How to watch TV news / Neil Postman and Steve Powers.

America is suffering from an information glut, and most Americans are no longer clear about what news is worth remembering or how any of it connects to anything else. Thus Americans are rapidly becoming the least knowledgeable people in the industrial world. For anyone who wants to control--not be c...

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Bibliographic Details
Main Author: Postman, Neil.
Other Authors: Powers, Steve, Ph. D.
Format: Book
Published: New York, N.Y., U.S.A. : Penguin Books, 1992.
Review by Publisher's Weekly Review

Academic Postman ( Amusing Ourselves to Death ) and television newsman Powers (of Fox Five in New York) offer a brief, helpful analysis of America's most popular news source. In a sober but accessible style, the authors address theoretical issues, such as the difficulty of portraying nonvisual abstractions (for example, a new scientific theory) on televison, and describe the selling of the news through techniques such as the ``tease'' and the formation of an on-air ``pseudo-family.'' They reveal how stories originate--often from newspapers and press releases--and show how difficult it is for harried reporters to provide substantive news. The most provocative chapter analyzes the inherent biases and limitations in both language and pictures. The authors conclude with several none-too-radical pieces of advice, including the suggestion that parents seek ways to have schools train children in watching TV news. Regrettably, the authors don't discuss the role of TV criticism or what television news does well. Further, the book would have been much richer if Powers had included anecdotes from his career and reflected from his own experience on in-house decision-making. (Sept.) (c) Copyright PWxyz, LLC. All rights reserved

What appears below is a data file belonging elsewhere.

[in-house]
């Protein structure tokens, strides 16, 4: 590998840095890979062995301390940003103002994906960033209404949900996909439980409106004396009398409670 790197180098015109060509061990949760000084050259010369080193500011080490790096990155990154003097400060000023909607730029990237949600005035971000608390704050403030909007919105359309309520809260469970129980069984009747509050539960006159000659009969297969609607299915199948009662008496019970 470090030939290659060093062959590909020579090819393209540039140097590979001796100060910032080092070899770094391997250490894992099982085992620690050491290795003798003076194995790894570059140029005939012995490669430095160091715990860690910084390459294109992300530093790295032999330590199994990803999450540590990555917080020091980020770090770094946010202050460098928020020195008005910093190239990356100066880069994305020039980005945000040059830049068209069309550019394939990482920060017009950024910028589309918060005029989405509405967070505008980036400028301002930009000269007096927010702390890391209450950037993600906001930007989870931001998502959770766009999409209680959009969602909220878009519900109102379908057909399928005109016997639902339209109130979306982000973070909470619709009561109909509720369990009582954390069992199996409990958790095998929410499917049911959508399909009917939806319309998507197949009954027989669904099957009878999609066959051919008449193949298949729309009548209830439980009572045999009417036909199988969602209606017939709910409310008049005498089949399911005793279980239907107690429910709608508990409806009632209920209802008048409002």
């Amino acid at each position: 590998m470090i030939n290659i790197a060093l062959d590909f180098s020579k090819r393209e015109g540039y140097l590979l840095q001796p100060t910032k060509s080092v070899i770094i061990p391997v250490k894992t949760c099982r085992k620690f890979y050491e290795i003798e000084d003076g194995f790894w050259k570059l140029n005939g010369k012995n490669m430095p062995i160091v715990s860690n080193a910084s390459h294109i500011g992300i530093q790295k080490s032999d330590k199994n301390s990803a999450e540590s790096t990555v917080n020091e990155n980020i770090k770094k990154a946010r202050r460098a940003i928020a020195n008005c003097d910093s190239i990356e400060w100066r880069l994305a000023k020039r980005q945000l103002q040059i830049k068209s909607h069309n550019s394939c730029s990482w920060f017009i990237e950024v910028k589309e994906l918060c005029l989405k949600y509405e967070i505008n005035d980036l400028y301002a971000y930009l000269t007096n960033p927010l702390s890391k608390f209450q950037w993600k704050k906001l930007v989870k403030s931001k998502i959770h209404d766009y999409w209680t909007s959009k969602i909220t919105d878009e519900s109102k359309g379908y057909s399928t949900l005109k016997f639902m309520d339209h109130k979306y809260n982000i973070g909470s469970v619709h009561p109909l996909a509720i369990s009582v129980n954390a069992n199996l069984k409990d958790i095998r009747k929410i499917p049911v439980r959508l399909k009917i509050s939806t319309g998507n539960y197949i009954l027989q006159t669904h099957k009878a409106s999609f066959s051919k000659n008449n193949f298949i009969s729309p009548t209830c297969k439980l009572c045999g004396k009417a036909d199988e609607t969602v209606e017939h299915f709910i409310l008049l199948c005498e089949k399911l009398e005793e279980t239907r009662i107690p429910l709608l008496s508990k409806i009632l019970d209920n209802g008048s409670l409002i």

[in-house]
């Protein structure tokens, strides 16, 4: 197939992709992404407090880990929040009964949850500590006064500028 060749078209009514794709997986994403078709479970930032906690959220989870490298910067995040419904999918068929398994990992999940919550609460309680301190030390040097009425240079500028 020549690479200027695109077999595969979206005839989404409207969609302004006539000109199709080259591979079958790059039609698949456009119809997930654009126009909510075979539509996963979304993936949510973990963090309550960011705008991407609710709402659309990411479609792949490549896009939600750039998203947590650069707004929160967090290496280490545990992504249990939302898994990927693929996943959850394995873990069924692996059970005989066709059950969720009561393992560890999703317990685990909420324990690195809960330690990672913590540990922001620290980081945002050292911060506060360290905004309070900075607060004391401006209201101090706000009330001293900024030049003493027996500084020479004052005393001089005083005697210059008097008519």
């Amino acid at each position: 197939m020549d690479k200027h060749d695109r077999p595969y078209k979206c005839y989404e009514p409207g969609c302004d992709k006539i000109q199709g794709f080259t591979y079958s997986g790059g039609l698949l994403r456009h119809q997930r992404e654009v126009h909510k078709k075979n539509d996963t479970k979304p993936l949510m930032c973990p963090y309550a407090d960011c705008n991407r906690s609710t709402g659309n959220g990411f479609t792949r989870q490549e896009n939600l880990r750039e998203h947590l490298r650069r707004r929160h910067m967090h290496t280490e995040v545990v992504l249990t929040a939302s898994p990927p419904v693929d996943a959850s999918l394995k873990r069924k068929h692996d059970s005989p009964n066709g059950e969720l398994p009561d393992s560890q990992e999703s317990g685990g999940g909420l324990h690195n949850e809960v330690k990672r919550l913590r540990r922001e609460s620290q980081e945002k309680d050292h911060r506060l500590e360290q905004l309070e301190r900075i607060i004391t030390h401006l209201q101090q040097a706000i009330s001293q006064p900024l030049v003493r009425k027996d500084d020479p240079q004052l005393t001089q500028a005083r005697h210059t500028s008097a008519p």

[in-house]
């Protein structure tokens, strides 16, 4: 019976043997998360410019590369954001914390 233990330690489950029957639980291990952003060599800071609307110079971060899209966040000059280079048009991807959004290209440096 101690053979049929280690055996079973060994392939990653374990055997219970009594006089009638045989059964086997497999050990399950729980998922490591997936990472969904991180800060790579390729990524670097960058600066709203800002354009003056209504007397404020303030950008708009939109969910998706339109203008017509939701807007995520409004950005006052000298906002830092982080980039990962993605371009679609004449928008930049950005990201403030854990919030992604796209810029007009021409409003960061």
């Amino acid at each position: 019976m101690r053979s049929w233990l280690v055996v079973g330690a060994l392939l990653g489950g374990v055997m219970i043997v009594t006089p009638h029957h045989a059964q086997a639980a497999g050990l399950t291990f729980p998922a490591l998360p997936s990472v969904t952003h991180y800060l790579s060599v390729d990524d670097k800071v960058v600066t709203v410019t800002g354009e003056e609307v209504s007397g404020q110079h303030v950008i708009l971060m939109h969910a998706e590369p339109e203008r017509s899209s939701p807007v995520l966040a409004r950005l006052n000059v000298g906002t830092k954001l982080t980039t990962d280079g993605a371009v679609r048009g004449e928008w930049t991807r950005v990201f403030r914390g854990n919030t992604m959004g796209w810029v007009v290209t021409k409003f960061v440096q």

(c) Copyright PWxyz, LLC. All rights reserved